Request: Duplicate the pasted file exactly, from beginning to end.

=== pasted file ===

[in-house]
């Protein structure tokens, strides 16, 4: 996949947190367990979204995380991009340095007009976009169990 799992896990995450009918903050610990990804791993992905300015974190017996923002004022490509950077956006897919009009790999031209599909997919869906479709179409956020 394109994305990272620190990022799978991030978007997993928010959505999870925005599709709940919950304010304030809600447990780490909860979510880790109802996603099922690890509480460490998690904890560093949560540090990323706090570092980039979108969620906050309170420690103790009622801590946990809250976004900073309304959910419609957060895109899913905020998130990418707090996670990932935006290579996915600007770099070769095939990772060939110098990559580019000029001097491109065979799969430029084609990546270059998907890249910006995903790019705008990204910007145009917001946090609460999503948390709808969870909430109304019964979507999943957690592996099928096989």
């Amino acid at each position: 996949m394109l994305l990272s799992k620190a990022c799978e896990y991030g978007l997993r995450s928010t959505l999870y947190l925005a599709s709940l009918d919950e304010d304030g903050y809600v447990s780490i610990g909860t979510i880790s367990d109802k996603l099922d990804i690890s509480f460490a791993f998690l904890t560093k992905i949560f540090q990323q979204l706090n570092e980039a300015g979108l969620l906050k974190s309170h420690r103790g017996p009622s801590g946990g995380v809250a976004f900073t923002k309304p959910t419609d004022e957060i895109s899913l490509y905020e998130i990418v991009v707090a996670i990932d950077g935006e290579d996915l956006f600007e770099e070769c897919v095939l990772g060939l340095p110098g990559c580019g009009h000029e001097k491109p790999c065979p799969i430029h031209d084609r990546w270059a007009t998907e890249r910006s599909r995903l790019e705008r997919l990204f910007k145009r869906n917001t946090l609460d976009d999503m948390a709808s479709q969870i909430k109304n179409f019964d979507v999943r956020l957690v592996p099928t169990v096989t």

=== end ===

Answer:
[in-house]
């Protein structure tokens, strides 16, 4: 996949947190367990979204995380991009340095007009976009169990 799992896990995450009918903050610990990804791993992905300015974190017996923002004022490509950077956006897919009009790999031209599909997919869906479709179409956020 394109994305990272620190990022799978991030978007997993928010959505999870925005599709709940919950304010304030809600447990780490909860979510880790109802996603099922690890509480460490998690904890560093949560540090990323706090570092980039979108969620906050309170420690103790009622801590946990809250976004900073309304959910419609957060895109899913905020998130990418707090996670990932935006290579996915600007770099070769095939990772060939110098990559580019000029001097491109065979799969430029084609990546270059998907890249910006995903790019705008990204910007145009917001946090609460999503948390709808969870909430109304019964979507999943957690592996099928096989």
């Amino acid at each position: 996949m394109l994305l990272s799992k620190a990022c799978e896990y991030g978007l997993r995450s928010t959505l999870y947190l925005a599709s709940l009918d919950e304010d304030g903050y809600v447990s780490i610990g909860t979510i880790s367990d109802k996603l099922d990804i690890s509480f460490a791993f998690l904890t560093k992905i949560f540090q990323q979204l706090n570092e980039a300015g979108l969620l906050k974190s309170h420690r103790g017996p009622s801590g946990g995380v809250a976004f900073t923002k309304p959910t419609d004022e957060i895109s899913l490509y905020e998130i990418v991009v707090a996670i990932d950077g935006e290579d996915l956006f600007e770099e070769c897919v095939l990772g060939l340095p110098g990559c580019g009009h000029e001097k491109p790999c065979p799969i430029h031209d084609r990546w270059a007009t998907e890249r910006s599909r995903l790019e705008r997919l990204f910007k145009r869906n917001t946090l609460d976009d999503m948390a709808s479709q969870i909430k109304n179409f019964d979507v999943r956020l957690v592996p099928t169990v096989t």